Cecilia Gondard: The risks of PPPs include that there can be off-balance sheet debt liabilities. That is why we are pushing for prior assessments that include fiscal risks, and account for inclusivity.

Amal-Lee Amin: The sustainable infrastructure framework is something that we are trying to roll out in our operations, but it is not yet incorporated into IDB’s development impact framework – we’re looking at how to do that this year. It’s comparable to other MDBs’ development outcome frameworks. For PPPs, we’re trying to help governments get the best deal they can, if they decide to go that route. On inclusivity, we are working to include disability access as part of the social aspect of upstream infrastructure planning.

Luiz Vieira: How comprehensive is your development impact framework, in terms of gauging its wider development impact?

Amal-Lee Amin: This is not about safeguards, its about delivering on Sendai and the SDGs. When we look at projects, whether they are publicly or privately financed, we need to ensure that they are working in the public good. This involves more intent, and planning.

David Cruz: The initial contract is important for getting the company and the government on the same page. This is where the involvement of local communities is also important.

Amal-Lee Amin: Private companies are increasingly seeing a huge risk if there isn’t sufficient consultation with local communities. So this is something that they are looking for governments and MDBs to have undertaken.

Clive Harris: Just building on Amal’s point there, we’re seeing private sector say that “this will hit our bottom line.” This stuff has been around long enough that we can now spot the pitfalls. These days, a lot of PPPs are on the balance sheet.

Brazilian academic: For any policy to be successful, the ethics have to be right. Ethics goes beyond environmental and social frameworks. How are you dealing with this issue.

Barry Herman, The New School: the World Bank has been trying to bring private finance into public projects since 1945; what gives MFD a greater chance of success?

Jon Sward, Bretton Woods Project: This is a question mainly for Amal-Lee: Do you think we have the right financial instruments in place for countries to fund their low-carbon transitions, linked to the question earlier about finance for LICs? Or do you think we need to create ‘transition facilities’, that can provide more concessional and grant-based financing to support countries’ low-carbon transitions?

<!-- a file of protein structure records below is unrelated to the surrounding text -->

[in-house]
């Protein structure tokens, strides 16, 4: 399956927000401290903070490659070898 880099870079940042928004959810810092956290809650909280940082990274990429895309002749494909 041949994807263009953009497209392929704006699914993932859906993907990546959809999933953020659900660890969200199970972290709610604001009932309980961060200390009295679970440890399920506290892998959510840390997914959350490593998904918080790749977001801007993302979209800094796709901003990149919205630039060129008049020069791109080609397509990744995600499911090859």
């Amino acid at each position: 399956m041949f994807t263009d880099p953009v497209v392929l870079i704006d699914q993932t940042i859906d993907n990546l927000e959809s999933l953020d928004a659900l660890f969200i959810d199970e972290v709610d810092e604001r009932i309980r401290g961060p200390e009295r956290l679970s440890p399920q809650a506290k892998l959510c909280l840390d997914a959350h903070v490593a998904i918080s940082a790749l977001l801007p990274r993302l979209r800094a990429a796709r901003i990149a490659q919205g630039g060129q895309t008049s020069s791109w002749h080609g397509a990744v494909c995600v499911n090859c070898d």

CSO from NewClimate Economy: Already the carbon footprint of infrastructure is too large. Quality infrastructure needs to address this issue. Do you see Japan agreeing a set of quality infrastructure principles under its G20 presidency?

Motoko Aizawa: I think Japan will do something on QII. On climate, Japan has been a non-performer. Why not use SDGs to build in ethics, as it’s already in there? I would love to see QII actually enter the conversation through sustainable development, but I don’t think this will happen.

Amal-Lee Amin: On the question of finance – yes, we do need more concessional or grant financing to get below 2 degrees (as mandated by the Paris Agreement).

Clive Harris: Just to respond to the question of “Why do we still try to do this?” Although development finance is mostly public sector, there are important areas where the private sector can be involved, and we’re trying to help governments navigate that.

by Jon Sward

Data Knightmare (Italian podcast)

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by Walter Vannini

April 16, 2019

Bretton Woods Project

Taxes, Taxes, Taxes: Shifting the IFI Narrative to Progressive Gender-just Taxation

This Civil Society Policy Forum session was a product of the Tax and Gender Working Group of the Global Alliance for Tax Justice, and co-sponsored by Christian Aid, the Tax Justice Network and the Bretton Woods Project.


• Dereje Alemayehu, Executive Coordinator, Global Alliance for Tax Justice (Moderator)
• Kathleen Lahey, Professor and Queen’s National Scholar, Faculty of Law, Queen’s University
• Matti Kohonen, Principal Advisory – Private Sector, Christian Aid
• Soren Ambrose, Policy Advisor – Fiscal Justice, ActionAid International
• Serena Abi Khalil, Research and Programme Officer, Arab NGO Network for Development

Session Summary

Event flyer

Dereje Alemayehu: We have all been involved in tax justice issues for many years, but we are here today at the World Bank and IMF Spring meetings because we want to talk about the role of International Financial Institutions (IFIs) on tax policy. I personally have been involved on World Bank and IMF issues for 30 years. We think they have a lot of power, especially in low-income countries (LICs), but they maintain that they only give advice and policy is made and implemented by governments. They often claim, including in relation to tax policy, that the responsibility lies with those who tried to implement and failed, not with those advising the policies. This reminds me of the fall of the Berlin wall. It had written on it when it came down: “Sorry it was just an idea.”

The other aspect of my experience with IFIs is that there often is a long denial phase on new issues. Civil society organisations (CSOs) fight for a long time to get issues on the agenda, then they are added to the rhetoric of IFIs. Then for new issues to be integrated in policy coherence, that is another story.

Finally about tax, generally we have to fight back the idea that it is just a tool for revenue collection. It is also a tool for redistribution. Tax policy should be completely linked with revenue leakage issues. And finally, because we are talking about a global phenomenon, on the issue of tax governance, cross-border taxes should also be considered. It is from those perspectives we want to address the issues of tax and gender in particular today, with a great panel to do so.